Franchise taxes, despite their name, are not taxes that only franchises such as Papa Johns’s and Burger King must pay. Rather, they apply to most businesses in franchise tax states. If a business is required to register with the state, it most likely must pay such a tax.
If a state has a high corporate income tax, it typically has a low or no franchise tax (and vice versa). Quite a few states have phased out their franchise taxes because of the “double taxation” burden that can discourage a business from operating in the state.
Many franchise tax states are in the southeast United States. The taxes are annual and state-specific. Great variability exists as far as the tax rates, deadlines, collection entities, and other factors.
What is a Franchise Tax?
It is a tax that nearly all businesses must pay to the state they do business in. Not all states impose this tax, though.
Franchise taxes cover virtually every business, not just franchises. This tax can vary quite a bit from state to state, so it is essential to research the specifics in your state.
Franchise taxes are mandatory and do not depend on whether a business is profitable.
They are sometimes called a privilege tax because states levy them on businesses for the privilege of doing business in the state.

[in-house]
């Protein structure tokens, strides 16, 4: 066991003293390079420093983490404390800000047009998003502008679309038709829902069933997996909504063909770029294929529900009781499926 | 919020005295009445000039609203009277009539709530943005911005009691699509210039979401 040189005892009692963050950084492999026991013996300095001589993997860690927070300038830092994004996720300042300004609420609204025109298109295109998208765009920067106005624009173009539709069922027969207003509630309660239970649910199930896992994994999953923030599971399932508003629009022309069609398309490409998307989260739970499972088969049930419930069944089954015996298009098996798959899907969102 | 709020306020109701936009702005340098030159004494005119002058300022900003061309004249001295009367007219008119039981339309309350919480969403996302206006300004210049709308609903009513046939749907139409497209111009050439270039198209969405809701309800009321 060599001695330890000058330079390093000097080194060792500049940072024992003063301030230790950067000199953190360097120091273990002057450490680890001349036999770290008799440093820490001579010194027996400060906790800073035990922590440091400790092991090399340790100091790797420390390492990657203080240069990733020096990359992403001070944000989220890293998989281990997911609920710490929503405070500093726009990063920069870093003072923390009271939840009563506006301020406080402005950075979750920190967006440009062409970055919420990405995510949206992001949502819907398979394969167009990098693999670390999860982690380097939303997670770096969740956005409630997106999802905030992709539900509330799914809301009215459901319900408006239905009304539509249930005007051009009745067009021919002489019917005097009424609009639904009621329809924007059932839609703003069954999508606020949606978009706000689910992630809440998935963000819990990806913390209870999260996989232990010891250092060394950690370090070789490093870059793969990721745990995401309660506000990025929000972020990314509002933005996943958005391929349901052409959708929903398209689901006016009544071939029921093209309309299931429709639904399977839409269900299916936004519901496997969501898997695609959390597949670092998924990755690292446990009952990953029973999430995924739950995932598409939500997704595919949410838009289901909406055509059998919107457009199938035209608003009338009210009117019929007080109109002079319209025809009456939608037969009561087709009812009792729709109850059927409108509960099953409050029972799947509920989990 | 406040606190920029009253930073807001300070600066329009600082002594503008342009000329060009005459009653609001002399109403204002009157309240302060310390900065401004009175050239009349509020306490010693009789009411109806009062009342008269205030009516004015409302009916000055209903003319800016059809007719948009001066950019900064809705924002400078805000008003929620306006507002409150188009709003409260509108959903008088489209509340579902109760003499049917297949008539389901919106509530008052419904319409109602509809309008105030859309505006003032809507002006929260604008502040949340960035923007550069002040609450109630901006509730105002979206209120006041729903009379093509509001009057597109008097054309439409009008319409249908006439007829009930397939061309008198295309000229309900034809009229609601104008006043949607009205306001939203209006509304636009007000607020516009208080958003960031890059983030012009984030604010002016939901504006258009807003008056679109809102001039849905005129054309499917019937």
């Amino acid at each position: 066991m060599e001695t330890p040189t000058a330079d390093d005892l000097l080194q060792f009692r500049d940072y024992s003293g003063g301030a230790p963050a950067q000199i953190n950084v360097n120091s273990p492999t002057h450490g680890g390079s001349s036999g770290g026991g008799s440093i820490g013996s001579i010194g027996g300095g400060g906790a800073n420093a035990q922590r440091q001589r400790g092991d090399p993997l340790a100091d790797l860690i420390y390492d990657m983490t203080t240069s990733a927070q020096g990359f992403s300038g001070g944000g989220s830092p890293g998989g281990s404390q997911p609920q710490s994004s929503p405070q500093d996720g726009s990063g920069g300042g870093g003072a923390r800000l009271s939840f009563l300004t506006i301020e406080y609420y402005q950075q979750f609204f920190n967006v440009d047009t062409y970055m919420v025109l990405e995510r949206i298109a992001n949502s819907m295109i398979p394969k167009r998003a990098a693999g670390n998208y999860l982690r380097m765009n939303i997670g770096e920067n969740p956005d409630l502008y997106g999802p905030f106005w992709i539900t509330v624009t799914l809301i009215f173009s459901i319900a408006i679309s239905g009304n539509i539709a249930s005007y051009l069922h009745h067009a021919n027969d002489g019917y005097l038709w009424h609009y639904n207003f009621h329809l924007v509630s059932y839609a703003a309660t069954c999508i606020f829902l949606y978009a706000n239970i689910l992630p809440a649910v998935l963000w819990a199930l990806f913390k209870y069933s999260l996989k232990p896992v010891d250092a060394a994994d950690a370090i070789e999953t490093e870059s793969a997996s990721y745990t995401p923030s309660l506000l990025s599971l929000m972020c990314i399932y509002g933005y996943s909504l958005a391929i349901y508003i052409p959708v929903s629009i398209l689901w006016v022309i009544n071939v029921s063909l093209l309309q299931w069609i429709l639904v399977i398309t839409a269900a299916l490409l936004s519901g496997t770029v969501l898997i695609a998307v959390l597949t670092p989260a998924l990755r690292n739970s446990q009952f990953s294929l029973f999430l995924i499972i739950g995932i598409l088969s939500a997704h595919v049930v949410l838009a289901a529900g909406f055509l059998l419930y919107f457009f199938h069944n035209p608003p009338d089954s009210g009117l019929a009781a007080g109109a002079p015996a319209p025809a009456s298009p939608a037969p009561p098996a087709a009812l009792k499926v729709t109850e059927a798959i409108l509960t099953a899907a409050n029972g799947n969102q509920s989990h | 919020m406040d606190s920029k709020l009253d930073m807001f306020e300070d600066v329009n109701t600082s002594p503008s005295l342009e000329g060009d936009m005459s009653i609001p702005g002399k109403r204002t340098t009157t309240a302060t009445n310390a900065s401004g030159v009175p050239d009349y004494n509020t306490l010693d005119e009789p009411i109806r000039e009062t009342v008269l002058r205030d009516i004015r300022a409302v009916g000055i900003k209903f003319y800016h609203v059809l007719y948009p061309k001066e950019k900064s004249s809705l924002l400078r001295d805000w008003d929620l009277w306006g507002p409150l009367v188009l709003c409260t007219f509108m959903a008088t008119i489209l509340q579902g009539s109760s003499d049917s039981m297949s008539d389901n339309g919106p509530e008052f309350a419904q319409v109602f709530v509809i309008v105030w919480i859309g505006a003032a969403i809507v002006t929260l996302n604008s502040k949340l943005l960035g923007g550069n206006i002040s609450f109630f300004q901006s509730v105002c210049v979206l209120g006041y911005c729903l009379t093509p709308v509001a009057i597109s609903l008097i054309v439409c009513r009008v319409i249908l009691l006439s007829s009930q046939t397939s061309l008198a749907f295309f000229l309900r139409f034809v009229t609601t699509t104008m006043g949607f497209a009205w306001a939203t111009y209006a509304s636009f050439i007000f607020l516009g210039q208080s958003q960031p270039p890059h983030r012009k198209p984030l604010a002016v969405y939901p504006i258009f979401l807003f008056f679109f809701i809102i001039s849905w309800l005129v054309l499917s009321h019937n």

Self-proprietorships are a common type of business that is exempt.
A business that simply owns property within the state may have to pay some franchise tax even if that is the extent of its physical presence. A business can still have to pay franchise taxes if it is chartered in another state.
Companies doing business in different states may have to pay such taxes in all these states.
The tax rate can be a flat rate, some percentage, or something else.
If you own or operate a business that is expected to settle franchise tax, the state will let you know you are required to pay. It will probably notify you in many different ways.
So, do not stress too much about your business being caught unaware by a surprise franchise tax amount. Odds are extremely high that you will know about it in advance and be able to plan to pay for it.